I ended up with about 10 lbs of green plum tomatoes. I brought them inside, washed them, and placed them in a southern-ish facing kitchen window. Our trailer is cockeyed where no window is true facing in any compass point. Sure enough they ripened in the window turning the glorious red color in a matter of days.

My version of tying up tomatoes is to weave the branches through the 2x4 fencing. It's best I can mange one handed. As  a result of this, every rain with wind or the sheer weight of the tomatoes pulls the branches loose. While it doen't hurt the tomatoes or the plant to grow on the straw covered ground, the plants are easier for some pests to get to them. So every other day, it seems, I am trussing up tomato branches.

Each time more and more green tomatoes come loose. So I've got about thirty pounds of tomatoes on window sills  Soon I'll have enough ripe tomatoes to make a big pot of sauce to can. So, since I've already canned my green beans for the year, it's tomato canning time.

On to the mysterious bug bites. Over the past week, I've been chewed on by something. At first I thought mosquitoes, but the bites were in areas not exposed like on my upper thigh, hip, and waist areas. Mel kept insisting they were ant bites. But I had my doubts. The bites formed a knot under the skin, and after a couple of days a pus pocket formed.  They were painful at first and then itchy like mosquito bites. There were also bites on my ankles. I always wear thick, knee-high socks even to bed, and one leg is covered by a brace. These bites were also under the places where my AFO covered.It looked similar to a bee sting or tick bite. It was a mystery.

I thought bed bugs, but the onset was wrong. I was sitting in a chair in the dining room or the back porch. There was also the fact of where the bites were. It took a happenstance, I was getting ready for bed a couple of days later, and changing my socks, I found a small spider, now dead in my sock. After a thorough search, I found an empty egg sack under my computer chair in the dining room and the back porch. These baby spiders were small enough to worm their way through the knitted material of my docks and were small enough to fit between my AFO and my leg. Mystery solved! A thorough spraying of an insecticide and no more bites. See, I told Mel it wasn't ants.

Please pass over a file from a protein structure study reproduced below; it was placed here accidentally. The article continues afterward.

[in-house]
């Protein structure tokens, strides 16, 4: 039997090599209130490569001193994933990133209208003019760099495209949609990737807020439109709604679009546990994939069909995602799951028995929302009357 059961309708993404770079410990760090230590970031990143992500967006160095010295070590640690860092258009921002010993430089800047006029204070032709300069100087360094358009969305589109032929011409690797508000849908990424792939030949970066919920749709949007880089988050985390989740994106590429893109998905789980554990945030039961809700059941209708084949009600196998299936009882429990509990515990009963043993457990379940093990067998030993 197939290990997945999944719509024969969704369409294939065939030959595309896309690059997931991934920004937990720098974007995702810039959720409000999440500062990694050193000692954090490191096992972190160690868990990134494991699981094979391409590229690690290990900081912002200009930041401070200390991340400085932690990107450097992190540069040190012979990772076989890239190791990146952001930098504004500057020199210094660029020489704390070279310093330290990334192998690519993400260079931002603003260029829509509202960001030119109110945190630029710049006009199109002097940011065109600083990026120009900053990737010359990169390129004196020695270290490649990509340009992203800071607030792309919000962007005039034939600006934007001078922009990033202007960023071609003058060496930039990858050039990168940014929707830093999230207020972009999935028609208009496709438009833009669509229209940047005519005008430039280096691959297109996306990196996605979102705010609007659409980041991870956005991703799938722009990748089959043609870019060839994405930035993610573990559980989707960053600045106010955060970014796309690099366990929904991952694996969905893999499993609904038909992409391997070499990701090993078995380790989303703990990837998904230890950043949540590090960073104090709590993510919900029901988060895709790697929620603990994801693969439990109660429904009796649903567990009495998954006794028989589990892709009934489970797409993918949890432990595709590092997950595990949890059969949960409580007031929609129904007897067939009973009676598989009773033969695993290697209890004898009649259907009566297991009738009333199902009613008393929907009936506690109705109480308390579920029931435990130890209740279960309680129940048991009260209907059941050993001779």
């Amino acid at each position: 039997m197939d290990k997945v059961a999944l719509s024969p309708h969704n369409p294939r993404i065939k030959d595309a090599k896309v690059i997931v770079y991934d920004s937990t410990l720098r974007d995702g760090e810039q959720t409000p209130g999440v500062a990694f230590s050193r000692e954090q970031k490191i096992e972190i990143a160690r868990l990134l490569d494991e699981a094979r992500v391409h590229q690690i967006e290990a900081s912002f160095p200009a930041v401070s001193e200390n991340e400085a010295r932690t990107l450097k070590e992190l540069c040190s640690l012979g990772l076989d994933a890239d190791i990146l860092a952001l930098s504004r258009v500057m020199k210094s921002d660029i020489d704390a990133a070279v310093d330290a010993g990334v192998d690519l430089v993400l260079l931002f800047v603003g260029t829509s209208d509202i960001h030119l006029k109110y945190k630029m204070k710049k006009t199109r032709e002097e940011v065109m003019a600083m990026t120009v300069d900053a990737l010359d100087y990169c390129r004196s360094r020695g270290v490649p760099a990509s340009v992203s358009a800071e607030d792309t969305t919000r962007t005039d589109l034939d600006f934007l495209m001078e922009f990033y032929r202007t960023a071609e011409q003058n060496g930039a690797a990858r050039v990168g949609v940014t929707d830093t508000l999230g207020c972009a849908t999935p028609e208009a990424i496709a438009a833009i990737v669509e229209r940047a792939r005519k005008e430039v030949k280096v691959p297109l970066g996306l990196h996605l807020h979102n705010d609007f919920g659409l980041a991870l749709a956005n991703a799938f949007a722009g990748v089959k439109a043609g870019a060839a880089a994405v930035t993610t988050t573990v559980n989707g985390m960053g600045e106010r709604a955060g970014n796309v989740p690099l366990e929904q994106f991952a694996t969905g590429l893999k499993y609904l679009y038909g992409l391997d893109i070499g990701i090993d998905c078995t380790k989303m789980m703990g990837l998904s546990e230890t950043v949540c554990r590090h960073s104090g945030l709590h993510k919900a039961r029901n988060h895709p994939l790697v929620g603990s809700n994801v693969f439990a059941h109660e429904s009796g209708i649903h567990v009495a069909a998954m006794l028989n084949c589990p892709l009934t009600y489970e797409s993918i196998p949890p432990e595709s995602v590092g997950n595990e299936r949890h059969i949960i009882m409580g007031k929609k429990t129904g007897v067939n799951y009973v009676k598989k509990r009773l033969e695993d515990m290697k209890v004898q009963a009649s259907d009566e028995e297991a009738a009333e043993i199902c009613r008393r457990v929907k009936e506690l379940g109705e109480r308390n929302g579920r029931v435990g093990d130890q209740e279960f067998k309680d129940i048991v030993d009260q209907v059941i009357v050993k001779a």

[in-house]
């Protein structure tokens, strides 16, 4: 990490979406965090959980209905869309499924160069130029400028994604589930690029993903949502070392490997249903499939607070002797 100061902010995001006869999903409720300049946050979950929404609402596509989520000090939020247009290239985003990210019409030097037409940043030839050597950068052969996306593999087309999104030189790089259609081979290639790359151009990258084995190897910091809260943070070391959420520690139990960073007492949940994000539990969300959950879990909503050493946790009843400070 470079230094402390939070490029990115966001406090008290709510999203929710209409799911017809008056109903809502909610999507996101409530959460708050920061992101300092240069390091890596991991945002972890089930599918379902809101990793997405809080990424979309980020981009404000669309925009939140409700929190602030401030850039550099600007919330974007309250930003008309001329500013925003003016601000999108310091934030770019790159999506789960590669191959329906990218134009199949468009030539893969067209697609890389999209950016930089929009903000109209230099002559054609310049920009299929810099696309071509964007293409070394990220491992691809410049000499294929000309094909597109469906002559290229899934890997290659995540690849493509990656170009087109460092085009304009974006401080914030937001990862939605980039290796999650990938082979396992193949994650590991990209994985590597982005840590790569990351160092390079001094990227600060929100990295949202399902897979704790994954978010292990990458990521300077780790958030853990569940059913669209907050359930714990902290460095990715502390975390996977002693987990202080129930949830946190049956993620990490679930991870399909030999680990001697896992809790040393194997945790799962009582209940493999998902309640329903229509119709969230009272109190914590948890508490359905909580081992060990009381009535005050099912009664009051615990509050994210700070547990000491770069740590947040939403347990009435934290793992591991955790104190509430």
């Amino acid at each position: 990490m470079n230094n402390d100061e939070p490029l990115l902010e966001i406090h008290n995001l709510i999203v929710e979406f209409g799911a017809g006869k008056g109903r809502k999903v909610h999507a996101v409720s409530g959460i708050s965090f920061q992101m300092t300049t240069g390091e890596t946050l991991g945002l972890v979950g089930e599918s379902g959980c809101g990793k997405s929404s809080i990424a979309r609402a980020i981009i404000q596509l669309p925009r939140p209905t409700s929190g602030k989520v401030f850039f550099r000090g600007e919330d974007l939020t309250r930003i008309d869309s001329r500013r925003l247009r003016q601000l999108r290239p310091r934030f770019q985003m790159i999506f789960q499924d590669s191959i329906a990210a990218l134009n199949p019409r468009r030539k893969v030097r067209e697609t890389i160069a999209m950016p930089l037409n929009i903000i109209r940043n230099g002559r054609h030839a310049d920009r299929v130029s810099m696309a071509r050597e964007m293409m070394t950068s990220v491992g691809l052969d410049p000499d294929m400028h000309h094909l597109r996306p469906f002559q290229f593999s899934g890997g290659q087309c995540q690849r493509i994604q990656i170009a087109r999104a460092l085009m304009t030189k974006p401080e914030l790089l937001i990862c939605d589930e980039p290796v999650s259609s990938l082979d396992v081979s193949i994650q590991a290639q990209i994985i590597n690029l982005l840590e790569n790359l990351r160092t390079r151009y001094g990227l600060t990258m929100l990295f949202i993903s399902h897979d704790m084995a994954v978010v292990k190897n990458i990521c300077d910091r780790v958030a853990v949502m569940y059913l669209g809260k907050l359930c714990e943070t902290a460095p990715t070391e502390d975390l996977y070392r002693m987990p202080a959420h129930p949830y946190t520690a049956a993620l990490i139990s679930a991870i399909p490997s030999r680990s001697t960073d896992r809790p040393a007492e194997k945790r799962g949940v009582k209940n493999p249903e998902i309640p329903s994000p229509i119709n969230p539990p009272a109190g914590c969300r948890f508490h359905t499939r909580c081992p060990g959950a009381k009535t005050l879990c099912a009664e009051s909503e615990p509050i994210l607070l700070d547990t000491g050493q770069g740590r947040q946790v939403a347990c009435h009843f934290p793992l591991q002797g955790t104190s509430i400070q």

Y'all have a blessed day.

Sunday, August 19, 2018

Cockeyed Weather

Now that spring and summer of 2018 are almost fully gone. This one has to be one for the weather record books for this area.

We had a fairly mild winter that stretched into May. Our spring may have lasted a week, and then we got blasted with high summer heat. While this is not unusual for south Georgia, it's almost unheard of here in the high foothills. We had three weeks of rainy weather going into late spring followed by late arctic blasts. Our poor plants transplanted at the end of May didn't know whether to grow or shrivel up. They either got too cold in the low overnight temperatures, wither in the heat blasts of the afternoon (heat indexes reaching 100+ degrees), or struggled to keep their heads up above the onslaught of heavy rains. This trend continued throughout spring.

Summer????
And then came summer, we expected the heat waves to continue as it usually did. We were pleasantly surprised and mistaken. Nighttime highs ranged in the 60s. We ran Mel's little air conditioner exactly two times and that was because of the high humidity from days of constant showers. The daytime highs ranged in the high 70s to mid 80s. Our heat loving plants like melons, okra, and sweet potatoes were hard pressed to find the heat they needed to grow and thrive. Inside our abode, our sweaters still hang within easy reach because the early morning temperatures cause us to put them on, or drape them across our shoulders to ward off the chills. It wasn't until late July or early August that these heat loving plants even flowered. Time is running short them to produce harvestable fruit before the fall's nighttime chilling temperatures arrive in late September.

There's no predicting fall after the last two seasons. While I planted my fall garden seeds last month as usual, the weather is so cockeyed, I expect another heat blast like we had in the spring or early freezing temperatures. Either one will kill off any hopes of expected harvests.  The plants may have to overwinter and get a jump start in the spring. Except for the heat blast this spring and the blizzard of squash beetles, we could have planted cool weather crops all summer long. Go figure!